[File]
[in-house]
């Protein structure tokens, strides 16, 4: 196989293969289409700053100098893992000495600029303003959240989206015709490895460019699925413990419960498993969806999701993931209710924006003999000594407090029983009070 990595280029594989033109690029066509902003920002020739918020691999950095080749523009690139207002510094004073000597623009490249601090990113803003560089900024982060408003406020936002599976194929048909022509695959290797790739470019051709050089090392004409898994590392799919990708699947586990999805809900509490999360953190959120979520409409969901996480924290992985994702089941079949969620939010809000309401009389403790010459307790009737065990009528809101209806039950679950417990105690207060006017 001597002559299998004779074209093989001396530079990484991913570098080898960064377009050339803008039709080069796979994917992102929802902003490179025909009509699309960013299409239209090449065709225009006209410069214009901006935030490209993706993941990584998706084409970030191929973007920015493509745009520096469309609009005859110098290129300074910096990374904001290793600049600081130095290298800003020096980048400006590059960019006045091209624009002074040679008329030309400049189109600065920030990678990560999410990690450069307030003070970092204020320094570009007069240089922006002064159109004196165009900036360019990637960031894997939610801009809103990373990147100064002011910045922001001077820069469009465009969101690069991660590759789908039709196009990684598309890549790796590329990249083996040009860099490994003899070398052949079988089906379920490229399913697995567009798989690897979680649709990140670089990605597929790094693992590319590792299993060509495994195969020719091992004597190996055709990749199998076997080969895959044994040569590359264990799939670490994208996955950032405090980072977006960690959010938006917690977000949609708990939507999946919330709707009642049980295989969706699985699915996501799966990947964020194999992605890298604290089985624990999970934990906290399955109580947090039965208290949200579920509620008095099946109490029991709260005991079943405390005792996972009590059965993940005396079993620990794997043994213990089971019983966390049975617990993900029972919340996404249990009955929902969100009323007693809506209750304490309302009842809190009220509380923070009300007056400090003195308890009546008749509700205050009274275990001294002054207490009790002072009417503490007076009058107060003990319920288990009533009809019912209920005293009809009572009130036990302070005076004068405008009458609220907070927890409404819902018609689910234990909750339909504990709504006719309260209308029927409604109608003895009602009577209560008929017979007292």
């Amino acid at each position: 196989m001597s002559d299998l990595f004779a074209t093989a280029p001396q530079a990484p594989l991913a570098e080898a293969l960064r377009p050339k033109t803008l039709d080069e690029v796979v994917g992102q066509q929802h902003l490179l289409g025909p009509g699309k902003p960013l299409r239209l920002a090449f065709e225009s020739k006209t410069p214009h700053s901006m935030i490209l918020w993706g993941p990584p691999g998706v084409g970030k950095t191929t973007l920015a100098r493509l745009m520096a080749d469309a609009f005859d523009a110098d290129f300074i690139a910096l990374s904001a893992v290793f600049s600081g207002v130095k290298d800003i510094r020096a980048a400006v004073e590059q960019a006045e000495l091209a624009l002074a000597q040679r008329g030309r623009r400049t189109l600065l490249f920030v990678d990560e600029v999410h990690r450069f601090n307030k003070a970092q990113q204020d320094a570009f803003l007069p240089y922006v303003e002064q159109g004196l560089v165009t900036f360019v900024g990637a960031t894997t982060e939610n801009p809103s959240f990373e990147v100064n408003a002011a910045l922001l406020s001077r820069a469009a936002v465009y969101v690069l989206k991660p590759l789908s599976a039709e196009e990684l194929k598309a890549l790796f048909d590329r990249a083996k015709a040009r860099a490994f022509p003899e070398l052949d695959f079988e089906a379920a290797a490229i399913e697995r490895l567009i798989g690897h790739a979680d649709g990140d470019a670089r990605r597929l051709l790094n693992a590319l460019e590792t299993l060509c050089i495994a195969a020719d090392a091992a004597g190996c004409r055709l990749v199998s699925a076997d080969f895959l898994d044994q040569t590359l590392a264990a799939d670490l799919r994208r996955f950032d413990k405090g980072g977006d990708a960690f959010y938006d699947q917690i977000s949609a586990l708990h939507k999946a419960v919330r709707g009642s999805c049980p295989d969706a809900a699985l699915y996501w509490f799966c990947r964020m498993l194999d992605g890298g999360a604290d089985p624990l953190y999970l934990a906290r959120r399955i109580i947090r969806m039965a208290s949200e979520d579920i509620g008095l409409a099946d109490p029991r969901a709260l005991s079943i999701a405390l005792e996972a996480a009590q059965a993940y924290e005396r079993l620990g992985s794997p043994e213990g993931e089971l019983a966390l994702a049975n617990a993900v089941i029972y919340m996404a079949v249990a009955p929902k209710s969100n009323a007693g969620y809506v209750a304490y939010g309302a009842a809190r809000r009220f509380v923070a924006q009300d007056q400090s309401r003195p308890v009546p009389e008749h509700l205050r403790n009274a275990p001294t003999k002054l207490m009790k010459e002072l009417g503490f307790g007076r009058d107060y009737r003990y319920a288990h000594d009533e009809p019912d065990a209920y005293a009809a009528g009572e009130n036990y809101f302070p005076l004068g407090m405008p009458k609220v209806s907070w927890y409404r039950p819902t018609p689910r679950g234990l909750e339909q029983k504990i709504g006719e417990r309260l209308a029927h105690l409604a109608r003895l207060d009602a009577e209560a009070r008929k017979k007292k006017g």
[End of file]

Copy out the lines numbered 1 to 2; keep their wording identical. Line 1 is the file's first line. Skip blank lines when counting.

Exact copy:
[in-house]
């Protein structure tokens, strides 16, 4: 196989293969289409700053100098893992000495600029303003959240989206015709490895460019699925413990419960498993969806999701993931209710924006003999000594407090029983009070 990595280029594989033109690029066509902003920002020739918020691999950095080749523009690139207002510094004073000597623009490249601090990113803003560089900024982060408003406020936002599976194929048909022509695959290797790739470019051709050089090392004409898994590392799919990708699947586990999805809900509490999360953190959120979520409409969901996480924290992985994702089941079949969620939010809000309401009389403790010459307790009737065990009528809101209806039950679950417990105690207060006017 001597002559299998004779074209093989001396530079990484991913570098080898960064377009050339803008039709080069796979994917992102929802902003490179025909009509699309960013299409239209090449065709225009006209410069214009901006935030490209993706993941990584998706084409970030191929973007920015493509745009520096469309609009005859110098290129300074910096990374904001290793600049600081130095290298800003020096980048400006590059960019006045091209624009002074040679008329030309400049189109600065920030990678990560999410990690450069307030003070970092204020320094570009007069240089922006002064159109004196165009900036360019990637960031894997939610801009809103990373990147100064002011910045922001001077820069469009465009969101690069991660590759789908039709196009990684598309890549790796590329990249083996040009860099490994003899070398052949079988089906379920490229399913697995567009798989690897979680649709990140670089990605597929790094693992590319590792299993060509495994195969020719091992004597190996055709990749199998076997080969895959044994040569590359264990799939670490994208996955950032405090980072977006960690959010938006917690977000949609708990939507999946919330709707009642049980295989969706699985699915996501799966990947964020194999992605890298604290089985624990999970934990906290399955109580947090039965208290949200579920509620008095099946109490029991709260005991079943405390005792996972009590059965993940005396079993620990794997043994213990089971019983966390049975617990993900029972919340996404249990009955929902969100009323007693809506209750304490309302009842809190009220509380923070009300007056400090003195308890009546008749509700205050009274275990001294002054207490009790002072009417503490007076009058107060003990319920288990009533009809019912209920005293009809009572009130036990302070005076004068405008009458609220907070927890409404819902018609689910234990909750339909504990709504006719309260209308029927409604109608003895009602009577209560008929017979007292």